I'm sorry that I ran my mouth with some "facts" that I thought I knew. I am humbled. If I may be so bold, it illustrates my point that an honest approach is crucial to winning converts. Both systems need improvement, but one just does not compare to the other.

             

            I'm afraid that my signature won't match the mood of my comment.

            by heybuddy on Wed Apr 10, 2013 at 08:42:40 AM PDT

            [ Parent ]

            •  An honest approach is definitely crucial (1+ / 0-)
              Recommended by:
              heybuddy

              and I think we can shake hands and agree on that point, absolutely.

              As to this:

              I guess my thing is this - A lot of women live under extreme oppression in Islam. And I never understood why western feminism doesn't try to help them more. And outside of the gay community, there is almost no discussion of their treatment of gays.
              I'm with you on those too, I think.  And yeah, a lot of us are working so hard to not be racist and ethnocentric that it can get in the way of recognizing when aspects of other cultures really are terrible.  And I wish like hell that we could do more to help the people suffering under this oppression.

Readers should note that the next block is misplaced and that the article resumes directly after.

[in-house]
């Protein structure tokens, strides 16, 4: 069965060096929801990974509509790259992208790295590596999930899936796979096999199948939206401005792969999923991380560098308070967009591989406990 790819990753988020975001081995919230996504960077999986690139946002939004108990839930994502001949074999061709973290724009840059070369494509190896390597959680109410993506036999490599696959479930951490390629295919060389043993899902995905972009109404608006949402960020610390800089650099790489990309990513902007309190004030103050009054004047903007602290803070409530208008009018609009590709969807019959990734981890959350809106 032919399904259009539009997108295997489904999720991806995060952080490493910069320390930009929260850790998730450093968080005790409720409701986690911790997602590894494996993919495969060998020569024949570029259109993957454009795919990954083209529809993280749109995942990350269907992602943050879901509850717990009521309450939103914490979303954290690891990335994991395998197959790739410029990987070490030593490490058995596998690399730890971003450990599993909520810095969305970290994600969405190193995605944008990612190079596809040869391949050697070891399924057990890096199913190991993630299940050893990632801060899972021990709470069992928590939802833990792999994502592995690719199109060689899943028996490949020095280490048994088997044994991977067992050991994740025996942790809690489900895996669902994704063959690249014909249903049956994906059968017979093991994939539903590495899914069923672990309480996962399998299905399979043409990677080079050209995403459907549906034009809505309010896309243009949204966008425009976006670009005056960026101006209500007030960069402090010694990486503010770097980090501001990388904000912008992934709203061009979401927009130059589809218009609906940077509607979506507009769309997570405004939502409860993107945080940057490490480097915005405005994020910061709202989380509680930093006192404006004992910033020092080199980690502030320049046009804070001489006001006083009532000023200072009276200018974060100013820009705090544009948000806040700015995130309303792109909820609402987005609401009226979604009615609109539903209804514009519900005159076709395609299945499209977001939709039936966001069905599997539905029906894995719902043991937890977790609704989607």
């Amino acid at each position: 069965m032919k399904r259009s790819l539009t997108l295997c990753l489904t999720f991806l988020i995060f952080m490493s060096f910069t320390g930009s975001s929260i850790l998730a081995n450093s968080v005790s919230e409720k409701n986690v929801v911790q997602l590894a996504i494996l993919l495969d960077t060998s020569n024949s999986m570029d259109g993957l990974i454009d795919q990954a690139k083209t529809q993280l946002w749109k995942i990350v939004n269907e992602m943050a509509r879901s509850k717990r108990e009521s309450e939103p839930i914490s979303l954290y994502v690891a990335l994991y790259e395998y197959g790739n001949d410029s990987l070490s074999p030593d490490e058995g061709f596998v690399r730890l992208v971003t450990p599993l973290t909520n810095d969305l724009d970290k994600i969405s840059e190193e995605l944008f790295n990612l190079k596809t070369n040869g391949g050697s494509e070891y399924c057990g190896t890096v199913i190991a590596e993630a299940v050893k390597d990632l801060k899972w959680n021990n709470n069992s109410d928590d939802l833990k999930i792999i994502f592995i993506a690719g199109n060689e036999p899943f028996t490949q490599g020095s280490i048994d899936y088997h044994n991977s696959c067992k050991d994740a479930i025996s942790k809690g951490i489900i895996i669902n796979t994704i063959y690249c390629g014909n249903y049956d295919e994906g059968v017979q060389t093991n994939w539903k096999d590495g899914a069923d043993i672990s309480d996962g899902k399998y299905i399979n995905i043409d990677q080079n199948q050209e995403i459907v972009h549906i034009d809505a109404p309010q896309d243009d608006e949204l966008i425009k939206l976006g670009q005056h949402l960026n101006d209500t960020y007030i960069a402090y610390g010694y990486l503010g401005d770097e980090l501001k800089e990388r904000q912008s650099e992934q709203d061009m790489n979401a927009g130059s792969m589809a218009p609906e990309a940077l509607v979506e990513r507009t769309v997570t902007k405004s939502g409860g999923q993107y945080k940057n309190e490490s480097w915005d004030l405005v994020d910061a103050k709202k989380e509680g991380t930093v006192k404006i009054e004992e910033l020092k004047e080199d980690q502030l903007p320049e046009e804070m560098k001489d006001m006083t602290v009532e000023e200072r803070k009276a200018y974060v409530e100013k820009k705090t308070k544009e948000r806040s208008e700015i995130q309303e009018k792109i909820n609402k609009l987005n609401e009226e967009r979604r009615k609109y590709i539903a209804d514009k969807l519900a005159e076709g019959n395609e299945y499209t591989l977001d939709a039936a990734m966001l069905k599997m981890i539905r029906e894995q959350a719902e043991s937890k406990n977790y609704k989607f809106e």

But I've seen something of American Islam and its own version of sharia, and from what I've seen it really does differ from sharia as practiced in Islamic theocracies about as sharply as contemporary American Christianity differs from Inquisition-era Christianity (and, for that matter, as contemporary American Judaism differs from Biblical Judaism, under which idolaters could be killed without process of law and their killers would not be considered murderers).